PCA Skin’s next skin care breakthrough will literally be out of this world. The brand is sending the first private sector skin health experiment to the International Space Station (ISS) on February 19, to conduct space experiments to fuel skin care research and development.
“It feels so exciting to be the first,” said Lia Arvanitidou, Global Technology and Design Vice President for Colgate-Palmolive’s skin health businesses. “We are going beyond our world and into space to test what we know and to learn what we don’t know.”
The experiment will study the effects of microgravity on skin-related genes as the biomarkers used to evaluate overall skin health. Since space travel has shown to accelerate the aging process, it creates a unique environment for scientists to study the effects of aging.
“As a company, we are reimagining a healthier future for all people and the planet,” Lia said. “For more than 30 years, PCA Skin pioneered and perfected the science of skin to improve people’s lives. This partnership with the International Space Station will further PCA’s legacy as a results-driven, professional grade skincare company that is deeply rooted in science. On a personal note, as a scientist, I am so excited because we always look to learn, discover and innovate.”
Why Skin Research in Space Matters
Astronauts have reported and data has shown that space travel and exposure to microgravity has a negative effect on muscles, bones, and skin. Not only is skin drier and flakier in space, it’s also more susceptible to cuts and bruises. “If we step back, this affects dry skin, skin thinning, and bruising that also is observed on Earth during the normal aging process,” Lia said. “In space, microgravity gives us the accelerated view of what is going to take a long time to happen on Earth, so that’s why we’re interested in conducting the experiment in space.”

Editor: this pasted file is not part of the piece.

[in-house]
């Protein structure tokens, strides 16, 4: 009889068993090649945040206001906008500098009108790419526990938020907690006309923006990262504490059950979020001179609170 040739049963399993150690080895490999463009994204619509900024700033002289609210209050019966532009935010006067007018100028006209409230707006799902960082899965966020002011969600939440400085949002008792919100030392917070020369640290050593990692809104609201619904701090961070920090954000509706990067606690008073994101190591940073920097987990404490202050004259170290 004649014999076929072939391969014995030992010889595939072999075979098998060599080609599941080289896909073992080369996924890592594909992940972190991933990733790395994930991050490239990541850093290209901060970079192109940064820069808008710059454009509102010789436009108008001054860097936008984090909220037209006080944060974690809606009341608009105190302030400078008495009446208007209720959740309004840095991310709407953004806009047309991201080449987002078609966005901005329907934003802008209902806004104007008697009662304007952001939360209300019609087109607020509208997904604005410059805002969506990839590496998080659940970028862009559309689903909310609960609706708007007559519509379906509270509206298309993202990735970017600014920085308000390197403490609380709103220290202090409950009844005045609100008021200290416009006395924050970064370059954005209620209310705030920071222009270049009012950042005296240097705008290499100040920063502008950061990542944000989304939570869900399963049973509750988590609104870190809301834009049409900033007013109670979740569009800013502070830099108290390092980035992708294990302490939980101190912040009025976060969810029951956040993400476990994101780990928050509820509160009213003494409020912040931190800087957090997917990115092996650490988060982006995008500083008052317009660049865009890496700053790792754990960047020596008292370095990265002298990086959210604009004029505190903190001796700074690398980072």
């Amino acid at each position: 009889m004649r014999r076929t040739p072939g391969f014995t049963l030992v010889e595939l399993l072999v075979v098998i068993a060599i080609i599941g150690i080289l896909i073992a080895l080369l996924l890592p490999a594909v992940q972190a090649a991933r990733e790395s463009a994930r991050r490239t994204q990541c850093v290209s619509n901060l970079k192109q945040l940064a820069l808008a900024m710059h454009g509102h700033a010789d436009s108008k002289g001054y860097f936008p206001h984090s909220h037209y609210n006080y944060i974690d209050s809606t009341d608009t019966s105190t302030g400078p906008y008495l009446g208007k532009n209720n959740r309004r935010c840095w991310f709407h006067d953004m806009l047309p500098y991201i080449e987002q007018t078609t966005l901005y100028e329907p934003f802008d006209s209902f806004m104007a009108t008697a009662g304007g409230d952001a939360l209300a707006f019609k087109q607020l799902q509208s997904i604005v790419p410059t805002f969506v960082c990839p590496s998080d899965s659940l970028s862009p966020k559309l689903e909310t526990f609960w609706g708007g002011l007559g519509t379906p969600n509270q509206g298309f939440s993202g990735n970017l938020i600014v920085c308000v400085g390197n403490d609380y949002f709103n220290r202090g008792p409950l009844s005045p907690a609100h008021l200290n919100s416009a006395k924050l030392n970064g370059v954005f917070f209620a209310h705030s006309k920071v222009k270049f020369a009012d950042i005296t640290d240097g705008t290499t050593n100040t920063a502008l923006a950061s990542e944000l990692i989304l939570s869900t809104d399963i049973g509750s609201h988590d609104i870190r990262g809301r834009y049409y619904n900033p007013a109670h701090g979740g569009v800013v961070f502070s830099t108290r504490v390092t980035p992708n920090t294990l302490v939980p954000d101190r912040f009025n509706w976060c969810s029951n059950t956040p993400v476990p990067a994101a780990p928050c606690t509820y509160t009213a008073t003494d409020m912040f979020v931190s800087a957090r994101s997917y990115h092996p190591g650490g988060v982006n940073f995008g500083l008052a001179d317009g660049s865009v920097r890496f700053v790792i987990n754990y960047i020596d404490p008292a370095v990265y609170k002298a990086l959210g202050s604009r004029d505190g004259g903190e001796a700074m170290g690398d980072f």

The experiment is sponsored by the ISS National Lab and will travel to the ISS aboard Northrop Grumman’s 17th commercial resupply services mission, from NASA’s Wallops Flight Facility in Virginia. The duration of the study from the time the experiment reaches the ISS will be seven days, with different time points in order to study the impact of microgravity.
“To capture the biological response, we need to conduct a time course experiment, so we have time points of one, three, five, and seven days,” Lia said. “At those time points, live human skin tissue will be harvested and immediately frozen at minus 80 degrees centigrade. They will be kept frozen until they return to Earth in approximately five to six months. When the samples return to our lab, we’ll compare them to those that were observed in matching control experiments that we conducted on the ground. Based on the gene expression analysis, we will see what genes have changed from microgravity versus Earth.”
Identifying Genes to Develop Breakthrough Skin Care
PCA Skin hopes the experiment will bring results that will help them find ways to better identify areas for early intervention in skin health. “Today, we know certain genes change with the aging process and that’s how we develop products, trying to intervene in that process,” Lia said. “But quite possibly, from the experiment in space, we can identify additional genes. Ultimately, with this knowledge, we hope we get guidance to develop breakthrough skincare innovations across all of our skin health group brands. My dream is that with these fundamental learnings, we’re going to be able to design products that one day we take to space and test there.”